With the mainwheels now lowered, landing would be the next challenge. The normal procedure, to land by using flaps and throttling down power until the tailwheel touched down, was impossible as any flap use pitched the nose down. Normally this was easily countered by the elevators, but this was not an option. Throttling down the engines would cause a similar problem.
Instead, the pilot “flew the airplane onto the runway” as if it were a continued gentle descent, until the rolling C-47 slowed enough that it had no lift and the tailwheel plopped down.
The landing went with no problems and the aircraft was safely recovered with no injuries.
(Left to right: loadmaster Pvt. Walsh, pilot Cpt. Walsh, copilot Lt. Moses.) (photo via William Good)
Upon inspection the C-47 had clearly been hit by a MANPADS. It was impossible to ascertain the specific model but a SA-7b seems most likely. The early-model SA-7 might have had a hard time locking onto the C-47 at 8,000′ while a SA-14 would have likely destroyed the plane.
Based on slight denting of the rear fuselage, it was estimated that the missile struck the extreme rear of the rudder on the left side on an upwards diagonal angle. The “Grail” used a 9E22 graze fuze which was sensitive enough to be set off by stiff doped fabric. Almost all of the damage was caused by perforation of the fabric surfaces by shrapnel causing them to rip apart in the slipstream. The aluminum portions of the plane’s rear had only insignificant shrapnel damage.
One thing discovered was that a protective coating which the South Africans put into the leading edges of the WWII Dakotas to extend their service lives under sanctions, tended to magnify the IR signature of the plane. This was rectified. Otherwise there was little that could be done to safeguard a WWII airplane against this 1980s threat.
The origin of the firing was never identified but in all likelihood was a SWAPO infiltration team. It is almost impossible to consider that it was a planned event, and was probably just dumb luck of the guerillas on the ground crossing paths with the C-47 at the right time.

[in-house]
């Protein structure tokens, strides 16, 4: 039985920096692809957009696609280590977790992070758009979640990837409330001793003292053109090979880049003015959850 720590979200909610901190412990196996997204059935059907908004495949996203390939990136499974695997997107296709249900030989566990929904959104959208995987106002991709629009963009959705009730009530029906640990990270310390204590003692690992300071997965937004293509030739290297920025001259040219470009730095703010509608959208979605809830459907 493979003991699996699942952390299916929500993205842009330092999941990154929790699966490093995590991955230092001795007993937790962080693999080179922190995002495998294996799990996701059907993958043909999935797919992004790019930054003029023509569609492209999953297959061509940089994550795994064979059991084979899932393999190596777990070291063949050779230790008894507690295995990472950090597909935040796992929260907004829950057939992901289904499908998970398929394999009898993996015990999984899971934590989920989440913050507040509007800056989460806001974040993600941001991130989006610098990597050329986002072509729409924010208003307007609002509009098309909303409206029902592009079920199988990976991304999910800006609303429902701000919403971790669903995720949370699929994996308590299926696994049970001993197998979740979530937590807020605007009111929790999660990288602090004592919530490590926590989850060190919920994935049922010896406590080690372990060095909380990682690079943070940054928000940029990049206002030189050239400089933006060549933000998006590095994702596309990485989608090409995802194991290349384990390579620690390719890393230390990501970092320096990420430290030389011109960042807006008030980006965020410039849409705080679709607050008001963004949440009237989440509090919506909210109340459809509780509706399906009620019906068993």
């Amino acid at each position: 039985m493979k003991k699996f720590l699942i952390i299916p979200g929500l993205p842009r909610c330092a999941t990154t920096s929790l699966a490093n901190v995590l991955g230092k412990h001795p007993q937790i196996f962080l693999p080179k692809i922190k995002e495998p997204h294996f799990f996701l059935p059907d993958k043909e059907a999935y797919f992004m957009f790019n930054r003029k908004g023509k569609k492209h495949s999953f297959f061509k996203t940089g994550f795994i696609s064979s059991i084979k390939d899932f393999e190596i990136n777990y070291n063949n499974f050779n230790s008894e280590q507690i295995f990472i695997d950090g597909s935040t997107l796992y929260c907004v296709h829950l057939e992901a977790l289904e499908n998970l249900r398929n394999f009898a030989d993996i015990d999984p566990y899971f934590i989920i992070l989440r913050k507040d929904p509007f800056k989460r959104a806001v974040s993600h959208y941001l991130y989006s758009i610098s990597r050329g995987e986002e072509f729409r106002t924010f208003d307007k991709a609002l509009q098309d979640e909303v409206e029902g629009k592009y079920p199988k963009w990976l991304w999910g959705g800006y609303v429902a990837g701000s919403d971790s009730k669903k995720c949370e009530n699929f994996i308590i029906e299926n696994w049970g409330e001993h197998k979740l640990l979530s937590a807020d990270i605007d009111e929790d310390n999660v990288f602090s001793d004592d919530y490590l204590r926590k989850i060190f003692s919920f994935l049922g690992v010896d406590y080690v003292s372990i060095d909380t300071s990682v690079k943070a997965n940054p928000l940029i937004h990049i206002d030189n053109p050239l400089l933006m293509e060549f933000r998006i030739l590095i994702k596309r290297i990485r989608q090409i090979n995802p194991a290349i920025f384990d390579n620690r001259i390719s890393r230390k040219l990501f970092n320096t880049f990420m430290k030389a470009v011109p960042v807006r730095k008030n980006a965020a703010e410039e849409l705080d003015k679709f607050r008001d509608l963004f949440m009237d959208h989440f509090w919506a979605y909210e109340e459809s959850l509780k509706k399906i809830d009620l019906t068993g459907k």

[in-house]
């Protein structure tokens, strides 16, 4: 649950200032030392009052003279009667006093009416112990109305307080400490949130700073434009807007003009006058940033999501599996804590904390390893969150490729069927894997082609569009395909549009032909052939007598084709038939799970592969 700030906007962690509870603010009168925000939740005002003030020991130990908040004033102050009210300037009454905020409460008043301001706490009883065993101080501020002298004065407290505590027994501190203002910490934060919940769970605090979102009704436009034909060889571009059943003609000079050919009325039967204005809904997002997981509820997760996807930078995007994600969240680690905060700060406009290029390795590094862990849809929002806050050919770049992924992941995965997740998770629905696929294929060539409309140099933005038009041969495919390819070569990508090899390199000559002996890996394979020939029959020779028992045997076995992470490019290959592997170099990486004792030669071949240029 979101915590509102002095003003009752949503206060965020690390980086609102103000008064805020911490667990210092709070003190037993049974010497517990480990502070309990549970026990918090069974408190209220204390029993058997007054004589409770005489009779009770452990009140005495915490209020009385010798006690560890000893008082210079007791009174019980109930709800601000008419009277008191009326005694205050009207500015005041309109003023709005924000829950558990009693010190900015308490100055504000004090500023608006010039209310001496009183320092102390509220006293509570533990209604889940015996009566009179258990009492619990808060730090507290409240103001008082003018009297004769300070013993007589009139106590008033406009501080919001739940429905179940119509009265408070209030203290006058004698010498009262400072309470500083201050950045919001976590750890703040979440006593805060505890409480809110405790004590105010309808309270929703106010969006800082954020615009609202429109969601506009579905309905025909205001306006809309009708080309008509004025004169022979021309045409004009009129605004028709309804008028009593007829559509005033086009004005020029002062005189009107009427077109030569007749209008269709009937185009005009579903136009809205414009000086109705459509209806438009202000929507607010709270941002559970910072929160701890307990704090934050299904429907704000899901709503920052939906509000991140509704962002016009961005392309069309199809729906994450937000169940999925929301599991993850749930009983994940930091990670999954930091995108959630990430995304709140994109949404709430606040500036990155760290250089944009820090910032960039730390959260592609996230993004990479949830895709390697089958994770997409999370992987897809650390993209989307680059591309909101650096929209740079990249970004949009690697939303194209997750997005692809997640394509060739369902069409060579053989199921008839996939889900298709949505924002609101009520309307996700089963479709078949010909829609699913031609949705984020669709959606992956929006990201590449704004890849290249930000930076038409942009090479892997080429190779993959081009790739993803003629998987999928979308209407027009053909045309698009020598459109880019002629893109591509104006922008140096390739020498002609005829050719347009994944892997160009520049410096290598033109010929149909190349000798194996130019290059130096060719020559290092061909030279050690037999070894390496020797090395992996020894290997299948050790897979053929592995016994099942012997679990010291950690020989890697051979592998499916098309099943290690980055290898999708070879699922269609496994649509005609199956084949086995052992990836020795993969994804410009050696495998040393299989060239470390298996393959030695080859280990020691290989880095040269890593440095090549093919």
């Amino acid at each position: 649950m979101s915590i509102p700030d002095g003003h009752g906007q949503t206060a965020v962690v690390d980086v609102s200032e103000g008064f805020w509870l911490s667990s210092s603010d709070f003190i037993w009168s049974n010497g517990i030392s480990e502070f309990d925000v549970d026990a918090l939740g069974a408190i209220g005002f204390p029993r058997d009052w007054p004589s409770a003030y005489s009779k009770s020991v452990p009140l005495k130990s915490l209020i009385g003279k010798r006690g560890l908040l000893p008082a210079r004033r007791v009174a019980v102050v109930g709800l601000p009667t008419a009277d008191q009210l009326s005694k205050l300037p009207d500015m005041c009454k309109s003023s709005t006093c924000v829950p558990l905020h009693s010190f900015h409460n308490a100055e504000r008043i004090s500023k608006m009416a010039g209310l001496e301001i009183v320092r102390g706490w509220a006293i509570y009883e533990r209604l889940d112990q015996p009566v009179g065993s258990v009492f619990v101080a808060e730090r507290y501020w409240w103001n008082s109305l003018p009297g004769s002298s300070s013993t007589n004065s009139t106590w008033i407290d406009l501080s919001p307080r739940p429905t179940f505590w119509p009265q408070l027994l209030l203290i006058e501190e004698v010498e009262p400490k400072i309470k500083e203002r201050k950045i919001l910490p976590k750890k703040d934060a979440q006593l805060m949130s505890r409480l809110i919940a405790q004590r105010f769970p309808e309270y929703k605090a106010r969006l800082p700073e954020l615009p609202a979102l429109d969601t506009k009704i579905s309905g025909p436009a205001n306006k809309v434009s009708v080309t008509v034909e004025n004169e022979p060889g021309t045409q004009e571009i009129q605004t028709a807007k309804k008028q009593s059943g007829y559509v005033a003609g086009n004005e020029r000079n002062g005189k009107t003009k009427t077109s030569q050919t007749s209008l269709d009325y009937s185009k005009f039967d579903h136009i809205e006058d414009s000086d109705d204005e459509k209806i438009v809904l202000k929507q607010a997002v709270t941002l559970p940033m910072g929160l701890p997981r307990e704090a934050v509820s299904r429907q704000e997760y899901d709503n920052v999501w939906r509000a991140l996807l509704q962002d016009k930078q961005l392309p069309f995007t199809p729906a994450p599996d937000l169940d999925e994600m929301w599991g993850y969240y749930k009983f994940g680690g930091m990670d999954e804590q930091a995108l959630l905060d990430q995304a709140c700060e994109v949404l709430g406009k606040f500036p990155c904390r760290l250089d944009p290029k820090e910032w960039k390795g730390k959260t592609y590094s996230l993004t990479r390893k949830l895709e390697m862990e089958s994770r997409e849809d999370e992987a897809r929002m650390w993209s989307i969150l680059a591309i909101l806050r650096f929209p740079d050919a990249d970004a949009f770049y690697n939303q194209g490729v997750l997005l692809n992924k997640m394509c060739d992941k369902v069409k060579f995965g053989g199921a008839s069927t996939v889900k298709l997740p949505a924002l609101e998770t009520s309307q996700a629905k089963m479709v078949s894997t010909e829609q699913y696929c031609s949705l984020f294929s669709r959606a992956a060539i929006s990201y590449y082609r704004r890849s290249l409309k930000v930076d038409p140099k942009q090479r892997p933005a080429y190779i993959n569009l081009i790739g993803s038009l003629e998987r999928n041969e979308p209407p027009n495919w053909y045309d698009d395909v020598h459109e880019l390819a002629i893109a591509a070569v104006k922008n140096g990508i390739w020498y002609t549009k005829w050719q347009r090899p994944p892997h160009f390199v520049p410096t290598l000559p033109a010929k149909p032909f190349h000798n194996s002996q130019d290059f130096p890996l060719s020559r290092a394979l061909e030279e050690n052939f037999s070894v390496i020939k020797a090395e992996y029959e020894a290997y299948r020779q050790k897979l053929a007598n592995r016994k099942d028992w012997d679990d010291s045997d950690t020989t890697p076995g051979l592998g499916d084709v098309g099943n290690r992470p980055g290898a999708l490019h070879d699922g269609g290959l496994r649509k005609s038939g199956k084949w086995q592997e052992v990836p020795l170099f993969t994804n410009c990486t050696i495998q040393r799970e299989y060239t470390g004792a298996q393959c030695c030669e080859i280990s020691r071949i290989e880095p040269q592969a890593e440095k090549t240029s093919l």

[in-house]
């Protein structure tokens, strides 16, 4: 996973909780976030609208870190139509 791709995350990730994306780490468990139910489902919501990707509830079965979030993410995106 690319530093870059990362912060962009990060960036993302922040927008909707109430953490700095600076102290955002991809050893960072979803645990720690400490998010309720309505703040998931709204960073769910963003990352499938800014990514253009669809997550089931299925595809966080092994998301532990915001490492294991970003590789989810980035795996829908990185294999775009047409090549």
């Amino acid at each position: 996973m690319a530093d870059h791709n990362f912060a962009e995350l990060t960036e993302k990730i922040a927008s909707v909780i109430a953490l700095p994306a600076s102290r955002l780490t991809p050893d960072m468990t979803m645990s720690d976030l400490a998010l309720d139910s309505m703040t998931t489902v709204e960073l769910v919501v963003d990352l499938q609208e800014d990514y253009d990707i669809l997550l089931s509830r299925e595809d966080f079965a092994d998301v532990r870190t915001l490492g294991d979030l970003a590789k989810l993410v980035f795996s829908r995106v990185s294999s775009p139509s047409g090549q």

For persons not familiar with DC-3s, perhaps it is surprising that this plane still used fabric-covered flying surfaces.
During World War One, everything in a warplane but the engine and cockpit was doped fabric stretched over wood or metal spars. Between the world wars, wood and then aluminum replaced fabric in the fuselage, and then in wing and tail sections, and finally most or all of the whole plane was aluminum.
One holdout was the flying surfaces, such as the elevators, ailerons, and rudder. In some designs of the 1930s (and even a few of the 1940s) these continued to be doped fabric stretched over metal ribs.
The main reason was weight – not the overall airplane, but the actual component itself. On modern aircraft, flying surfaces are either moved by small electric motors or hydraulically-boosted. In the DC-3’s generation, they moved by cables assisted by pulleys. Fabric-covered elevators and rudders were much lighter and simply easier to move.
A secondary reason was cost. When the DC-3 was designed during the Great Depression, aerospace-grade aluminum was expensive. Labor was not. After WWII, this inverted dramatically and the man-hours required to stretch and dope a fabric rudder became way more costly than flush-riveting sheet metal on the assembly line.
The base fabric was cotton. It was stretched over ribs and sewn into place. The chemical, or “dope”, was applied first in two coats with a paintbrush, and allowed to dry in a room kept around 90°F. This “set the nap” or established proper snugness of the fabric.